So I don’t know Aberdeen. There appear to be similarities to me, but what do you think? -Mel Nicholls

Melstrom
07-12-13, 22:44
Thanks for your interest in this theory toyomotor. I also think the legend of King Arthur could have been based on a real person. The Welsh monk Gildas considered Ambrosius Aurelianus as being the person who organized the defense of the Britons against the invading Saxons, but maybe there was a younger man who took a leadership role in the battles, who could have been the basis for the legendary Arthur. This is what I lean towards.

Aberdeen
08-12-13, 15:47
I think your theory is interesting, Melstrom. However, I don't think we're ever going to get the kind of evidence about Atlantis that toyomotor is looking for. The artifacts may be there but we have no way to connect them definitely to Plato's story of Atlantis. And there is certainly something about that myth that catches people's imaginations, both people like yourself who genuinely want to solve the problem and people who make crazy claims because they know that it's difficult to discover the truth. The thing I like about your theory is that it fits in with my idea of R1b being the haplotype of the Beaker Bell people who I think may have migrated along the Mediterranean and the Atlantic during the Neolithic, which would explain the distribution of R1b. However, people who know about DNA insist that it's not possible because R1b supposedly expanded out of the Balkans across land into western Europe as part of the IE expansion. I think we will need more ancient DNA in order to solve that one, as far as R1b is concerned, but I suppose that your Atlantis theory could still work with a different haplotype, such as G.

I agree that the legend of Arthur could have originally had some basis in fact. Whether there was one person who was Arthur is of course another question. I think that in the past, most fiction was a romanticized version of facts that may originally have been about more than one person.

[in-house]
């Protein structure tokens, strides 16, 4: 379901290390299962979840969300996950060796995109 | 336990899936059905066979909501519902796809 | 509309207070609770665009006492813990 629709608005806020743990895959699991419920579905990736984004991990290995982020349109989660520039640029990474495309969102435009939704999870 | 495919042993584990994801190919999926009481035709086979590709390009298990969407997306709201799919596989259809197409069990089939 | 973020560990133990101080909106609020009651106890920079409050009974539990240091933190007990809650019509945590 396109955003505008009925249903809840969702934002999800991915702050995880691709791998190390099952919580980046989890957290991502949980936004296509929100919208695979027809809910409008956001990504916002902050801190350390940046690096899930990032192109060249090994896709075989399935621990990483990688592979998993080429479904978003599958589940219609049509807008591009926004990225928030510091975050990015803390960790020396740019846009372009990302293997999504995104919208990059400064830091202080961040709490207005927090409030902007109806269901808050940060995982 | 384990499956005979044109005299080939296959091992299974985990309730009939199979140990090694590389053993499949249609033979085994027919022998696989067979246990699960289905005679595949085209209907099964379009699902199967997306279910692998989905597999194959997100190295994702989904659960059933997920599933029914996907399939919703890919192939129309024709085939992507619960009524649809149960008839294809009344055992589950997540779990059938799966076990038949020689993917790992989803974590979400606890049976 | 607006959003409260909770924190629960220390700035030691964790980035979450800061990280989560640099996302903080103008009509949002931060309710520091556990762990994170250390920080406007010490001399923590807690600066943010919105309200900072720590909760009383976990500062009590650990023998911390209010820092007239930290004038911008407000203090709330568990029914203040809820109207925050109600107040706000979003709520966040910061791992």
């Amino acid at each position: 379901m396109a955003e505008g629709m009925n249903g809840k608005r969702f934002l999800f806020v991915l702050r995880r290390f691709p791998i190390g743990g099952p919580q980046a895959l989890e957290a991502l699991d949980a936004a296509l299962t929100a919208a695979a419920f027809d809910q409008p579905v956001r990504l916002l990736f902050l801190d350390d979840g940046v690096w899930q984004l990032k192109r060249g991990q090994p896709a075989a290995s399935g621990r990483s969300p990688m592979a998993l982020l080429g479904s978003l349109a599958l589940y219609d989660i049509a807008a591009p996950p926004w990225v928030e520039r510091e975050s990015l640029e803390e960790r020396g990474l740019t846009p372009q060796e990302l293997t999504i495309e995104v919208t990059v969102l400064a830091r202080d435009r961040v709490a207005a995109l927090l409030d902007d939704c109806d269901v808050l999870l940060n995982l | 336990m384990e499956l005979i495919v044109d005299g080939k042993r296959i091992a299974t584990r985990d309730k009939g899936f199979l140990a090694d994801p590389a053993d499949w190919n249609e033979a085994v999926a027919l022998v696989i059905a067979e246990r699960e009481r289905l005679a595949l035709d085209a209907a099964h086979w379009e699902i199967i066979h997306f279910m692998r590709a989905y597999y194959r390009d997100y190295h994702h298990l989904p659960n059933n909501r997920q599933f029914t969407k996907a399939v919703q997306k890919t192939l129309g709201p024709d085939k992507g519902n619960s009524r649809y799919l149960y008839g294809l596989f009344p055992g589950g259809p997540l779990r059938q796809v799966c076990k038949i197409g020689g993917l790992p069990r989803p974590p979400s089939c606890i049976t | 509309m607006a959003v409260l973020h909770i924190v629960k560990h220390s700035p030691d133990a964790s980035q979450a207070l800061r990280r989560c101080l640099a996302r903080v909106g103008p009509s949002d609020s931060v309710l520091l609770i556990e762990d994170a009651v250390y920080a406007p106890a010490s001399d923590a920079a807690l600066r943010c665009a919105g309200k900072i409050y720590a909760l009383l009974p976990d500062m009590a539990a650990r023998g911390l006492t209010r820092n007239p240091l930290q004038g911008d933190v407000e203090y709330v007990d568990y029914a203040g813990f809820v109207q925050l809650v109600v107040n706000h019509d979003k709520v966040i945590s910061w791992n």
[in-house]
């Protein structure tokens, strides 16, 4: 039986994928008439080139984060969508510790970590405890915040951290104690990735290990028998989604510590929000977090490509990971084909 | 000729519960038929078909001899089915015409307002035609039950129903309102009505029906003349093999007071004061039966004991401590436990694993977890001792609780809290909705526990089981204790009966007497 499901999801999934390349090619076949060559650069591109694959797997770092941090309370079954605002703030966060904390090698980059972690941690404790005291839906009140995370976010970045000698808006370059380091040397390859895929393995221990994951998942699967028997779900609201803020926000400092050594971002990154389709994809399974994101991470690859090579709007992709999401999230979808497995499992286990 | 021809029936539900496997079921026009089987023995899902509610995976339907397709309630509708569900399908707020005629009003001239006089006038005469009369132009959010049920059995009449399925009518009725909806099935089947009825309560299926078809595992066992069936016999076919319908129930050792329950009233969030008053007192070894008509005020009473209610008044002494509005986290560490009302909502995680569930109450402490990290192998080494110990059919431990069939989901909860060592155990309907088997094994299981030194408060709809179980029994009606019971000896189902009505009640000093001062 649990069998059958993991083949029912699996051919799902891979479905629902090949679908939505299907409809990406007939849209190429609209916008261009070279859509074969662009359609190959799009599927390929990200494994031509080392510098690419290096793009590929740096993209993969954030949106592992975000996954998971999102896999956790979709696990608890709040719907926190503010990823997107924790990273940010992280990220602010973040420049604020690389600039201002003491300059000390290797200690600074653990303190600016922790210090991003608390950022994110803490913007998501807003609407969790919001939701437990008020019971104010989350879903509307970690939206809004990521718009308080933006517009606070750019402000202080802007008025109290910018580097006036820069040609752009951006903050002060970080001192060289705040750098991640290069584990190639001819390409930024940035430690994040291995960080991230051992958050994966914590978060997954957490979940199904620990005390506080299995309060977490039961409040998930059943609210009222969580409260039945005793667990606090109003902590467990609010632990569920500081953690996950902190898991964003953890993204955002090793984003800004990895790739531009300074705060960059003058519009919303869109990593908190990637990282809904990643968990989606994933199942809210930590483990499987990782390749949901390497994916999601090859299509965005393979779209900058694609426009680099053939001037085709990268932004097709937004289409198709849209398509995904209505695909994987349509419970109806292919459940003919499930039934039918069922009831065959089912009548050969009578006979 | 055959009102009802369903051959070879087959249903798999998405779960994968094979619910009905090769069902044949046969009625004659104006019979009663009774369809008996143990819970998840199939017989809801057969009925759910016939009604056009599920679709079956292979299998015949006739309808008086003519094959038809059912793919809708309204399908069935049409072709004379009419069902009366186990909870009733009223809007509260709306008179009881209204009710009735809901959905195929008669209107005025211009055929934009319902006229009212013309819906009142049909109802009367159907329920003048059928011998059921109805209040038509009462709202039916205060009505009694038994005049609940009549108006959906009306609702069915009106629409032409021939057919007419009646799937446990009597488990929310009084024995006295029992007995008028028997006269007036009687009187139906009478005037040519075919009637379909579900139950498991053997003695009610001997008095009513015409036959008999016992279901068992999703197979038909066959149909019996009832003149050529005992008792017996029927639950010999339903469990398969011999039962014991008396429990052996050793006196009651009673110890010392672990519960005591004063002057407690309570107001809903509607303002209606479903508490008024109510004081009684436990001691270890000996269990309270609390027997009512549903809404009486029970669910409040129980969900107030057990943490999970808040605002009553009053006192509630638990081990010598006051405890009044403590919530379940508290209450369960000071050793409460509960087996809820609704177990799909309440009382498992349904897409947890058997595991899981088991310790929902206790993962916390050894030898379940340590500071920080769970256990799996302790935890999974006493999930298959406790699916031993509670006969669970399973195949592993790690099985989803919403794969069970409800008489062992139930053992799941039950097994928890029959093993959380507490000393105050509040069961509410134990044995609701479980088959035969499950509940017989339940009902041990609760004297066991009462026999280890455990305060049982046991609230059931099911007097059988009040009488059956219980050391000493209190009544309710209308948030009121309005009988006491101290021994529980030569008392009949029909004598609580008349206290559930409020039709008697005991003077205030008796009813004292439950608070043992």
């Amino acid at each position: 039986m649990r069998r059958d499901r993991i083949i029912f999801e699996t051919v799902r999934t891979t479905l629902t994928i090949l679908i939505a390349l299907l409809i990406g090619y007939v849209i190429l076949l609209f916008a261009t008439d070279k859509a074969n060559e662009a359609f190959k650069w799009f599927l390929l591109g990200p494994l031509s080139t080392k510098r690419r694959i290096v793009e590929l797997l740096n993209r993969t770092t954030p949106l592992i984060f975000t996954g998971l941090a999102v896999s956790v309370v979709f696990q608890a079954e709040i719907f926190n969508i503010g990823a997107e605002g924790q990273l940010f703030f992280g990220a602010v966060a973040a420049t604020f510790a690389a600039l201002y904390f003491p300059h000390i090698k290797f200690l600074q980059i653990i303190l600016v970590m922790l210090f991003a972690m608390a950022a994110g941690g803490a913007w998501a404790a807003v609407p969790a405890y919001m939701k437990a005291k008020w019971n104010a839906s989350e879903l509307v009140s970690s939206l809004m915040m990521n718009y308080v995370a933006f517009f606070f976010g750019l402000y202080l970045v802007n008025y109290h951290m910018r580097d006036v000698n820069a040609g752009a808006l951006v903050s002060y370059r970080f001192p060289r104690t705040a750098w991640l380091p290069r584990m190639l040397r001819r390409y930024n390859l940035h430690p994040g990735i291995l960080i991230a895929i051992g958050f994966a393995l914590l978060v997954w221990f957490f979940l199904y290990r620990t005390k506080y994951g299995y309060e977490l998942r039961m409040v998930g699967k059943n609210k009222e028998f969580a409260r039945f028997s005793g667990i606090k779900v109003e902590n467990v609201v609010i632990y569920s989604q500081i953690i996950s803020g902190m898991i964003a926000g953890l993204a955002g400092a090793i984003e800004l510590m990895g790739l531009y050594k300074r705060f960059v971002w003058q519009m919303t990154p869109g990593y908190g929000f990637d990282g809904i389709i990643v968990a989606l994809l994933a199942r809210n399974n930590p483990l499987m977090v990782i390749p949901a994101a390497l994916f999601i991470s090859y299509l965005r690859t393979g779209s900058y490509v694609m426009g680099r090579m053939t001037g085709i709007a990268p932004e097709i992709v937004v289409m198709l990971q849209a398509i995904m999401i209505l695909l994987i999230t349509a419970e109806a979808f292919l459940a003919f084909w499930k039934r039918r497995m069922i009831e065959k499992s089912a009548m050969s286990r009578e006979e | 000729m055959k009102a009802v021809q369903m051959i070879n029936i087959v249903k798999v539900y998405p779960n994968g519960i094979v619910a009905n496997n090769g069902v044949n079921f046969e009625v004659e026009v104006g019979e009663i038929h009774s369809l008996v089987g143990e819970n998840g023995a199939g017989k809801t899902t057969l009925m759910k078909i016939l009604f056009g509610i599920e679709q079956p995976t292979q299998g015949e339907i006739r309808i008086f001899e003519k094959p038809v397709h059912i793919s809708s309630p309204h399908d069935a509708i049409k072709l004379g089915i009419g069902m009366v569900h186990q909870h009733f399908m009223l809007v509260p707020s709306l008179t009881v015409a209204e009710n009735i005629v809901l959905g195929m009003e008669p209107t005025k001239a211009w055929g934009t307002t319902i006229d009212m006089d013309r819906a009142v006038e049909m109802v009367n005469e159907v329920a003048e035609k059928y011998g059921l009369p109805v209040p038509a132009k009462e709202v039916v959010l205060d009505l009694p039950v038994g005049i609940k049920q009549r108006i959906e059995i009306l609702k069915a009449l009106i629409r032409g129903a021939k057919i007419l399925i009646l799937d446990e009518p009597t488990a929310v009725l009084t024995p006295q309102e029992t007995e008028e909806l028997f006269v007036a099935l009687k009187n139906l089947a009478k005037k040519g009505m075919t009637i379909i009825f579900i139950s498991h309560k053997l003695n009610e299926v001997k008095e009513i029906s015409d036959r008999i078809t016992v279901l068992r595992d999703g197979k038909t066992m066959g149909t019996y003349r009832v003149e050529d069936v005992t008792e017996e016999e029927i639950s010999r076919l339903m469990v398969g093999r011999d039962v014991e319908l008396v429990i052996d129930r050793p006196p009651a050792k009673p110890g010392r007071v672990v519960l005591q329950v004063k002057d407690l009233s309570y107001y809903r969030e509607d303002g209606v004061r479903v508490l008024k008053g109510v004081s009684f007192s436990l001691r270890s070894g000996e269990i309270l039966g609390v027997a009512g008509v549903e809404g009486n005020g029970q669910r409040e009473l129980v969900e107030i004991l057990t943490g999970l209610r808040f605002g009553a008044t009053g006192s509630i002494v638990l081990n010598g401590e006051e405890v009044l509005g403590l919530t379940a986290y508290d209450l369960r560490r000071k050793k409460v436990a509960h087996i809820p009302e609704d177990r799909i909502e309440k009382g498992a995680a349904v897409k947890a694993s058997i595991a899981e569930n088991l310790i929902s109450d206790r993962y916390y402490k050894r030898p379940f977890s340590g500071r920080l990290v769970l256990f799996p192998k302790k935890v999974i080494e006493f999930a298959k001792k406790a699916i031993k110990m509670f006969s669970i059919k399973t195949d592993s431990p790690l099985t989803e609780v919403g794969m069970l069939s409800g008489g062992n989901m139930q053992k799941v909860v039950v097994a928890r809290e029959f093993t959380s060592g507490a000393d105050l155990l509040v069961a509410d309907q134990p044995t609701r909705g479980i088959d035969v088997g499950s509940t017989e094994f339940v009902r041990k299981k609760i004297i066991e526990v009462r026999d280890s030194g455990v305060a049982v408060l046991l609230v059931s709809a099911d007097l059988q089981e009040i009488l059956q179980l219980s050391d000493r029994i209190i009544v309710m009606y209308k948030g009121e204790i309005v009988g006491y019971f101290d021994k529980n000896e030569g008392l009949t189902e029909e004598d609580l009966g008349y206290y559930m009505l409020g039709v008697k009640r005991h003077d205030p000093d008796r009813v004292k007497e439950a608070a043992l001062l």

Melstrom
08-12-13, 19:36
Interesting thoughts Aberdeen on the spread of R1b, which I am not very familiar with, but I know there is a lot of expertise on this forum. Since the Bell Beaker people seemed to have merged relatively peacefully with the megalithic peoples of western Europe, perhaps they were to a large part descended from them. An influx of new arrivals into Iberia may have kick started a new Bell Beaker culture, but I guess it is still an open question if this happened and if it did where they came from.

intorg
09-12-13, 10:01
Atlantis was first mentioned in Plato's Critias, located in the west of the Strait of Gibraltar in the Atlantic Ocean. The rise of the mentioned civilization was around 10.000 years ago and it was really highly advanced one.


In many places in the earth, there are many archeological findings which could not be explained according to the today's technology. For some scientists there were global disasters which ended human civilization many times. Atlantis (http://en.wikipedia.org/wiki/Atlantis) according to many of them is one of these civilizations. It was not only located in the Atlantic Ocean as Plato stated but also with its colonies it was sperad in South and North America, Asia, Anatolia and India.They were the starting point of the Mayan and Aztec civilizations in Mexico and South America.


"The Secret Doctrine" which was written by Helena Blavatsky mentioned the Atlanteans as Fourth Root race before the Aryan Race which was Fifth Rooth Race.

http://irglobal.blogspot.com/

toyomotor
10-12-13, 01:51
Aberdeen: I agree entirely, so much mythology has been handed down over the centuries, embellished along the way, that we now have little by way of actual "evidence" with which to sort out the fact from fiction. Of course there is obvious fiction, but the existence of Atlantis, or of King Arthur remain in that grey area of "possibly true". While writers such as Plato have mentioned Atlantis, there, more often than not, is a great deal of hearsay and speculation in ancient writing.

Melstrom
13-12-13, 15:37